I was in my seeking twenties when some of the most magical, incredible events of my life transpired, casting light on my purpose and some of what that purpose entails.  

Truly, all the world is nothing less than amazing, and we all experience many instances of bizarre timing inexplicable coincidences and unexpected fortunes… and yet, apart from spiritual visions or hallucinatory trips on sacred mushrooms or peyote, extreme occurrences outside the realm of reason are rare.  We have reason to pay attention, and to try to comprehend their significance.  And all the more so, when they also come with an intimation or proclamation, a message or directive.  It is problematic if we read something into an event that doesn’t really exist, project on it our own fantasies or fears, but it is all the more worrisome if we fail to heed the revelatory patterns unfolding around us and for us, patterns that – like speech – have the potential to communicate something to us.  

I’d lived in the wilderness river canyon we now call Anima Sanctuary for less than five years at the point of my discovery, having given up an art gallery in Taos and sold everything including my vehicles for a down payment on this inspirited wilderness inholding.  I was still, having a very hard time making the semi-annual land payments, and being a writer/artist with no marketable skills, I was always in danger of losing it back to the seller.  Trips away to make money were heartbreaking, always missing my home when gone, and often suffering the pain of environmental destruction that my work was devoted to opposing.  I could not understand how my calling to pledge myself to this wildlands sanctuary, could possibly fit with a calling to help effect and heal the larger world and errant human society.  Much had happened to demonstrate the limits to even my most determined efforts.  I was closer than ever to dropping my Quixotic quest, ceasing my trips and activism, cloistering in the canyon and laboring locally only enough to make the payments and fill my belly.  And it was exactly in this moment of reassessment and self doubt that it started happening.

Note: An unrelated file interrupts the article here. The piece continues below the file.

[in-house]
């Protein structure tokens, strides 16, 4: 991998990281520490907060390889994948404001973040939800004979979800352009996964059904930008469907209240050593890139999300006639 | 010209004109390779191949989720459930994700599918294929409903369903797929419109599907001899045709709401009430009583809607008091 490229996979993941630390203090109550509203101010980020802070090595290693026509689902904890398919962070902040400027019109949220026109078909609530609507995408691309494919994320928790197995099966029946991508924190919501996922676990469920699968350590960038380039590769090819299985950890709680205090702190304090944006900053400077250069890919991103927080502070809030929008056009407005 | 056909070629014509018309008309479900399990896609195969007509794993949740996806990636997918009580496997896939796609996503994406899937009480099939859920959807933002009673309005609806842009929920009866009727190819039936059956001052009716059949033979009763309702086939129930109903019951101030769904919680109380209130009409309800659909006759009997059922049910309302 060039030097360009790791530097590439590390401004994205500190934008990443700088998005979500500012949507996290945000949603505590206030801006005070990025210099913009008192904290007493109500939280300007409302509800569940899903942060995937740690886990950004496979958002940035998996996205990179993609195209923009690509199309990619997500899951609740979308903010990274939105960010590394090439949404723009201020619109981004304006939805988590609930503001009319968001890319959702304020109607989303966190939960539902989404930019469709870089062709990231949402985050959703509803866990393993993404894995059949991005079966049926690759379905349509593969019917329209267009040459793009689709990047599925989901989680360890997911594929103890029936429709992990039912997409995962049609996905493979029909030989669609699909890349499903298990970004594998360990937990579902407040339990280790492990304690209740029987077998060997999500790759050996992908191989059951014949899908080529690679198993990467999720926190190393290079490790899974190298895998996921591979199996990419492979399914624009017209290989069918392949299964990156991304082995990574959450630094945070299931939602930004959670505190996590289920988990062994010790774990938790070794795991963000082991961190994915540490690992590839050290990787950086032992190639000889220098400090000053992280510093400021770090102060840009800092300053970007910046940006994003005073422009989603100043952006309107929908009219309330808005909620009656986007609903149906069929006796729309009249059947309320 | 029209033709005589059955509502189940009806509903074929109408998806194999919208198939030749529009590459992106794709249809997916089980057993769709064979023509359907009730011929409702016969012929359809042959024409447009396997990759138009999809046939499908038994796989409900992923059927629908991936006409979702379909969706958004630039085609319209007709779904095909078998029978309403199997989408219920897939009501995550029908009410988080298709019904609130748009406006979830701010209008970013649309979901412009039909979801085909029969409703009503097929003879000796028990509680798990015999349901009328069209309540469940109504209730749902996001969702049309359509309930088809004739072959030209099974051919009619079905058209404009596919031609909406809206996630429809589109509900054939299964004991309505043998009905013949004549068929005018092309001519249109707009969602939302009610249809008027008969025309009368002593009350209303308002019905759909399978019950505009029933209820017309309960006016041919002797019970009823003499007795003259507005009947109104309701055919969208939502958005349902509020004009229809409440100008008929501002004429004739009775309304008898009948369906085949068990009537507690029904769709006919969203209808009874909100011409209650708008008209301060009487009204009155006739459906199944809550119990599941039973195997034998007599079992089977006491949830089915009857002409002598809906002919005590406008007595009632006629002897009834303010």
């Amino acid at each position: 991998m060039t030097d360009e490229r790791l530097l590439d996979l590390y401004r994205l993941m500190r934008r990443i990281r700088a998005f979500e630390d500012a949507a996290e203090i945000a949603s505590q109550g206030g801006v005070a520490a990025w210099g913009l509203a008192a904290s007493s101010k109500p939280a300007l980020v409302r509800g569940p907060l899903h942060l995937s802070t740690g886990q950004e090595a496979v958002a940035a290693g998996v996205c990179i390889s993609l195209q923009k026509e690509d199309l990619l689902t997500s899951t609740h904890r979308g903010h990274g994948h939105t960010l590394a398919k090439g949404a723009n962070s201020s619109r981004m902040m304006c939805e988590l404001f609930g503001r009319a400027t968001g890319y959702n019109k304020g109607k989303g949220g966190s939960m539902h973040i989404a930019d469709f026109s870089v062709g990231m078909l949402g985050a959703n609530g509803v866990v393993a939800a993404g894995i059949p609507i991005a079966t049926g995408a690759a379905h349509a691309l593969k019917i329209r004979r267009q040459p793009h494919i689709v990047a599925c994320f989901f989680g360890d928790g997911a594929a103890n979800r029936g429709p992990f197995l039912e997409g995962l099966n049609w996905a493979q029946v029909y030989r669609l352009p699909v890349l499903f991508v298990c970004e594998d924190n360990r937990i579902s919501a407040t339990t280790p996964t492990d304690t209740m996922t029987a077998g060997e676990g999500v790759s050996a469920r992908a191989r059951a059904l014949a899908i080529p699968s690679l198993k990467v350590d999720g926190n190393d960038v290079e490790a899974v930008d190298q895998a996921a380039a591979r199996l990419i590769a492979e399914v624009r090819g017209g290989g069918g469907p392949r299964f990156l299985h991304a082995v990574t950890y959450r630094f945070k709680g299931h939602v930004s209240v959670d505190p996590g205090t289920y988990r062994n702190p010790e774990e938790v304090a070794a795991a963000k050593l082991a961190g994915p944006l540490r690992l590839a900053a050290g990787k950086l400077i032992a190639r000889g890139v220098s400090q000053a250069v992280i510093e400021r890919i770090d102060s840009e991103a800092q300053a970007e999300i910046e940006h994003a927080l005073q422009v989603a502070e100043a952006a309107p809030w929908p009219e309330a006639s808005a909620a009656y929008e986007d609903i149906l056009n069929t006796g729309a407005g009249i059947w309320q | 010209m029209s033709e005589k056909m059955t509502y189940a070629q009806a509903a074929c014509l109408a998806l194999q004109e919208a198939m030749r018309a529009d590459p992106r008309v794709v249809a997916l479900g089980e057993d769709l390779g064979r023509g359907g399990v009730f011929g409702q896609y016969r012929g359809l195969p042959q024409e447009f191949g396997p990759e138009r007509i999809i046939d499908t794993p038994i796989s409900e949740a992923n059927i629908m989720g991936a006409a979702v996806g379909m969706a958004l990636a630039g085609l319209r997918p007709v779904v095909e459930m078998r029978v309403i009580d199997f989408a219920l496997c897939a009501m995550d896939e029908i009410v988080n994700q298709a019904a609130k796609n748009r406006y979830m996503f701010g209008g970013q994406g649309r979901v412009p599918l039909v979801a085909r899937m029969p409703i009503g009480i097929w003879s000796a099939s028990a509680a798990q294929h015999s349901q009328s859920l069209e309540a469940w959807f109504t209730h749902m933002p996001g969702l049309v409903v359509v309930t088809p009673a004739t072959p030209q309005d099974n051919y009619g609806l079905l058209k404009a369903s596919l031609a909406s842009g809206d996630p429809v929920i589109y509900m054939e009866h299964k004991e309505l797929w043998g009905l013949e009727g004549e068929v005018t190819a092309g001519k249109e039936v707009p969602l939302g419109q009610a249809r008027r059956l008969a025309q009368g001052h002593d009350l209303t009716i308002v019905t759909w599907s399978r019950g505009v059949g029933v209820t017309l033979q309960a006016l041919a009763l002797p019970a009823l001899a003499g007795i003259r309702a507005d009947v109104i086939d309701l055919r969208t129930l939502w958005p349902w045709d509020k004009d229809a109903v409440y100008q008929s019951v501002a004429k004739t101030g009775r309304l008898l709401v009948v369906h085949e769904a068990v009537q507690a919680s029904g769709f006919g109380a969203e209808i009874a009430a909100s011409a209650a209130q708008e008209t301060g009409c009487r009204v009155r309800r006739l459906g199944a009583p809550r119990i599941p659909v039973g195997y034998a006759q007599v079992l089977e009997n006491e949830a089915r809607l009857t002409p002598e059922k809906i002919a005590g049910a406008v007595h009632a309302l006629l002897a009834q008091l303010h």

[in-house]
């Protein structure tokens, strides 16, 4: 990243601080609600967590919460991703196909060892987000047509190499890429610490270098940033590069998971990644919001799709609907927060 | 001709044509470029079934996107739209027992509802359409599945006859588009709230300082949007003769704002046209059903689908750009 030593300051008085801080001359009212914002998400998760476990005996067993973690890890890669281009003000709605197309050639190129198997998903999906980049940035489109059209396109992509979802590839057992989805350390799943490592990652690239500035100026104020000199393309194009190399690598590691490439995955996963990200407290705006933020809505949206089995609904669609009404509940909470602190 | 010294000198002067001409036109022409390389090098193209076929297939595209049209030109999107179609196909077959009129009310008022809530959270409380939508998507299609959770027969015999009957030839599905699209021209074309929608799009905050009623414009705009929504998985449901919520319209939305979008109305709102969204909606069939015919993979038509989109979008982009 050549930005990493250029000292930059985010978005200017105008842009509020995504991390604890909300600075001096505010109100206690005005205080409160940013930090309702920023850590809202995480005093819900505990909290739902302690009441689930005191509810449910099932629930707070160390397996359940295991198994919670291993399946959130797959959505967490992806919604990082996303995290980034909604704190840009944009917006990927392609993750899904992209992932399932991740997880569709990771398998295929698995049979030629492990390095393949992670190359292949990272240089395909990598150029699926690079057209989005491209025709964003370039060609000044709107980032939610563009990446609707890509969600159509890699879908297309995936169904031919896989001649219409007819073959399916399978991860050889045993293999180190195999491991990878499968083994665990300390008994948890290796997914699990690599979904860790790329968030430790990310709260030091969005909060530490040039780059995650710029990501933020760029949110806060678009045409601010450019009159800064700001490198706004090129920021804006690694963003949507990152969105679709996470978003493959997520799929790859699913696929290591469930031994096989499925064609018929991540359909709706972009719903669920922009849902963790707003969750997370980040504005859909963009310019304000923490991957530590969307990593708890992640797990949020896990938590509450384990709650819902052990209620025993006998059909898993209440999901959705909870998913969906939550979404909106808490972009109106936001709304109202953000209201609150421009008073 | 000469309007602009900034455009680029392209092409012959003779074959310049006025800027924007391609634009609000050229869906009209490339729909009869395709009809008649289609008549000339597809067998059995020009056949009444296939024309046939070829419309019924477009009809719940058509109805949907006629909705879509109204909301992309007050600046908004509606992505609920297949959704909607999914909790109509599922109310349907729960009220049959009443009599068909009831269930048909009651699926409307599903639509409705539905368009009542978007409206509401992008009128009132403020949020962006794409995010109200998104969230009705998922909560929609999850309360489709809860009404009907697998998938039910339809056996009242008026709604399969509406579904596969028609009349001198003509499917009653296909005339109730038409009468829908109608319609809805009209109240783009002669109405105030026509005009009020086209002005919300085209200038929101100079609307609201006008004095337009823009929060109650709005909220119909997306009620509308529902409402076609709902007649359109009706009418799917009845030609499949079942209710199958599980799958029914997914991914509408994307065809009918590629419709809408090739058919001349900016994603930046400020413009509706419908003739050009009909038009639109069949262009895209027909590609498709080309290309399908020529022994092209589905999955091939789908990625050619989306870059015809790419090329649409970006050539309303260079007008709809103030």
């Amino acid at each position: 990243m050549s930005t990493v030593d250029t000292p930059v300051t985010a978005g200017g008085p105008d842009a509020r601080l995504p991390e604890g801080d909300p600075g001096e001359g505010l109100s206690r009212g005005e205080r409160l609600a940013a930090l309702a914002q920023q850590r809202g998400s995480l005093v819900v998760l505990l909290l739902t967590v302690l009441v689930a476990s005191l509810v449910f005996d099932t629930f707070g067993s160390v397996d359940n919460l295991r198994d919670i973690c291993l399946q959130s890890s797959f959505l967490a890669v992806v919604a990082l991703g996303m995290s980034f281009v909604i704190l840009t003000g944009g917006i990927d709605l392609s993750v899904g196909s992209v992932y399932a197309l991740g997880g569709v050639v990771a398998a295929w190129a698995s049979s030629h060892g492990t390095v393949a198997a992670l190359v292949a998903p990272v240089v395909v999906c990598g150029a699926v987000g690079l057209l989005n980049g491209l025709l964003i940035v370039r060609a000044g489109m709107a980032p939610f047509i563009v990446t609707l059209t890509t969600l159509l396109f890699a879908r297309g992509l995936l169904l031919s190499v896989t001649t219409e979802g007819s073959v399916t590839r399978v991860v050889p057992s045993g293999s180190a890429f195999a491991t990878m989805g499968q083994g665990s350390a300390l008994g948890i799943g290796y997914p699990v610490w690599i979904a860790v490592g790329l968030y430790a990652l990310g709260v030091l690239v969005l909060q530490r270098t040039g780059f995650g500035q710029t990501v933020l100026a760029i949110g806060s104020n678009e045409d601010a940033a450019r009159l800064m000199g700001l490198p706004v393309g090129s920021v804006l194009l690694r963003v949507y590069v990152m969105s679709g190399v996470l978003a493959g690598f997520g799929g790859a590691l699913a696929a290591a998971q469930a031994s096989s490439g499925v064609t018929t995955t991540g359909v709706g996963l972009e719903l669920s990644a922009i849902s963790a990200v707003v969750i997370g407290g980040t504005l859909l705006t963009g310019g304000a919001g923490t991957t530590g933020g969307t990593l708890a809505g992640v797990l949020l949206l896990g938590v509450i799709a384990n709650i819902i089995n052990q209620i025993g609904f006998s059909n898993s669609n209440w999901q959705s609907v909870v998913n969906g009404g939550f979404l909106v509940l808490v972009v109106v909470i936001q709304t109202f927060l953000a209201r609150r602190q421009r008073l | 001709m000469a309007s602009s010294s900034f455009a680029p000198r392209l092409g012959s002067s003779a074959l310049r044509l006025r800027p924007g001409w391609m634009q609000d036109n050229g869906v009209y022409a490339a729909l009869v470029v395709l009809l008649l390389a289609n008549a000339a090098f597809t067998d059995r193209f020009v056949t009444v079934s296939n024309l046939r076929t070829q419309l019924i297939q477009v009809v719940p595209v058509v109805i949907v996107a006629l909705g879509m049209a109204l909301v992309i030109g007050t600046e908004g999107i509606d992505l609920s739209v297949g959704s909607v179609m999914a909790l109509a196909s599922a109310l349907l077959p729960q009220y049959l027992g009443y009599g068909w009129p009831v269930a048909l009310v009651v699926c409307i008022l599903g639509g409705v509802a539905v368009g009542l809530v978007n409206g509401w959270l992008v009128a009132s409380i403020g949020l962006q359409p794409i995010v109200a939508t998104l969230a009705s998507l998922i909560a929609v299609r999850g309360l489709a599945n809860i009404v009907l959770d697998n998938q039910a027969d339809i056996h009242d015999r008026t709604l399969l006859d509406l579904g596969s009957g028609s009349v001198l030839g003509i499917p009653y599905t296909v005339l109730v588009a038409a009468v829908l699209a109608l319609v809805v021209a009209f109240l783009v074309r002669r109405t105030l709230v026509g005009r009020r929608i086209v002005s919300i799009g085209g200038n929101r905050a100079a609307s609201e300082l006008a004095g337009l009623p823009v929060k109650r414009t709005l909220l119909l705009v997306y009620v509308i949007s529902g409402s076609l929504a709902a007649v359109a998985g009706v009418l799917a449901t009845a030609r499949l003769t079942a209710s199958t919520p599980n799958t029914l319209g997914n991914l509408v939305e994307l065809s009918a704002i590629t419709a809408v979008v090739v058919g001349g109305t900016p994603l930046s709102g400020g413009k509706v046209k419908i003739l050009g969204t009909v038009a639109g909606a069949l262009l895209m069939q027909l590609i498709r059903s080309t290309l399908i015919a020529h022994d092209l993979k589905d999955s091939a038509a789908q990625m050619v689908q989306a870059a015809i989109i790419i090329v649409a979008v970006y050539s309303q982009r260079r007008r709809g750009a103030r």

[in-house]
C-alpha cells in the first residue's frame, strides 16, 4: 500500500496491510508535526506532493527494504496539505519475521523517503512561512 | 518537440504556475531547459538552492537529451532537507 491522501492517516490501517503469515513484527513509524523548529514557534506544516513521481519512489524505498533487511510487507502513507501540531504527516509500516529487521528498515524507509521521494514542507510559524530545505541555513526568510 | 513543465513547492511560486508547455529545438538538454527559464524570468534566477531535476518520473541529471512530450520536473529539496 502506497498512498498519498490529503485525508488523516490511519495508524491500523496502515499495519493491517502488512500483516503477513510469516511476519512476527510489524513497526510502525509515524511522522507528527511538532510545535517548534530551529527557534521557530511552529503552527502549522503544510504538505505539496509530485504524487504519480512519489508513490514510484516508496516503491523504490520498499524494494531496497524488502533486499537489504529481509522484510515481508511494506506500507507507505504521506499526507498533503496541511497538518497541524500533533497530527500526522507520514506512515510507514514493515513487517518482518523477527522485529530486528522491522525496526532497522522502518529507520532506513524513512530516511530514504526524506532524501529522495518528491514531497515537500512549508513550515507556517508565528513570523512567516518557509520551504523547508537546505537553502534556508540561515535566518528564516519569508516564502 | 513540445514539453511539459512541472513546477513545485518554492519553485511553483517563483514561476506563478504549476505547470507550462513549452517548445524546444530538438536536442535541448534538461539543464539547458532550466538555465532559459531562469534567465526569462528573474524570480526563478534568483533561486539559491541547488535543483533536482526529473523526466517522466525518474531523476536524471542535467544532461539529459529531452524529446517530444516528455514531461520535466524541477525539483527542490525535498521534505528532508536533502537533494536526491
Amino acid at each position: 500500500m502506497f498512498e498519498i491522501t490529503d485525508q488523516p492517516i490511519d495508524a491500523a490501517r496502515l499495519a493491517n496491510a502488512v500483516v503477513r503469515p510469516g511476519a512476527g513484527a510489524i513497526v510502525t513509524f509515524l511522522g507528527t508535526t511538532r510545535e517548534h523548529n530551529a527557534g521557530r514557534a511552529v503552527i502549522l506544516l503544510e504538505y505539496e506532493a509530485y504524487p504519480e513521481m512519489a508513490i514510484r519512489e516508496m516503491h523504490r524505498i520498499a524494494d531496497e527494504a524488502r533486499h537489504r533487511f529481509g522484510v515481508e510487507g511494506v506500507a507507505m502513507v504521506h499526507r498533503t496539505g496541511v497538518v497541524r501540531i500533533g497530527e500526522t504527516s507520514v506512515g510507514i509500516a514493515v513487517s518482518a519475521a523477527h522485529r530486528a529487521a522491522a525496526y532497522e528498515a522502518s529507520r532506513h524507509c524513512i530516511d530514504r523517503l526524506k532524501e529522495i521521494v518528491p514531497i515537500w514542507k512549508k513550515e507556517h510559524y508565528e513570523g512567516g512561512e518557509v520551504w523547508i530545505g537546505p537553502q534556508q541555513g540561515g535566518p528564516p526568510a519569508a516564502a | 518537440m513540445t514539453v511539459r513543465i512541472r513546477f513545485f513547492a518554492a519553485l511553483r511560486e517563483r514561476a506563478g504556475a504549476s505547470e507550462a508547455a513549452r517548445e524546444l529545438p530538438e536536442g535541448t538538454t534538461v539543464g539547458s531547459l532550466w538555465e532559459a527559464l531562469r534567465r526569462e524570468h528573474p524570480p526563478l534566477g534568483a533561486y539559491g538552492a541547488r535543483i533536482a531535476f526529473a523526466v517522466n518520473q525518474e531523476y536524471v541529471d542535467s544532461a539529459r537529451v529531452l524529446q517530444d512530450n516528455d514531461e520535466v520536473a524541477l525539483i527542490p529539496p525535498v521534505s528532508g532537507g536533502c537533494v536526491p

Climbing a section of the mountain here that I had climbed many times before, I first laid eyes on a fiber sandal sole, protected from the rain, rot, and the harsh New Mexico sun by the an overhanging boulder.  Tears flowed as I though about what it meant to “fill the shoes” of those who came before, especially those who up until a thousand years ago were the guardians of this land and its animate spirits.  Holding it up to my own bare foot, the sole seemed a perfect fit, and I was overcome with the feeling of needing to continue – however clumsily – walking the path of committed caretakership.  From the site of the sandal, I followed an ancient trail leading upwards to a narrow cave penetrating the mountain heart.  I held tightly as I dared to the crumbling cliff side, since a single slip could mean a terrible fall, and eased my way out of the sun glint and into the dark.  Once my eyes began to adjust, strange objects began to take shape before me: A design painted in red ochre on the wall, of what appeared to be a red wolf mother with teats.  Pieces of pottery painted with geometric designs.  And most portentous of all, a medicine bundle that to this day I don’t feel privileged to describe.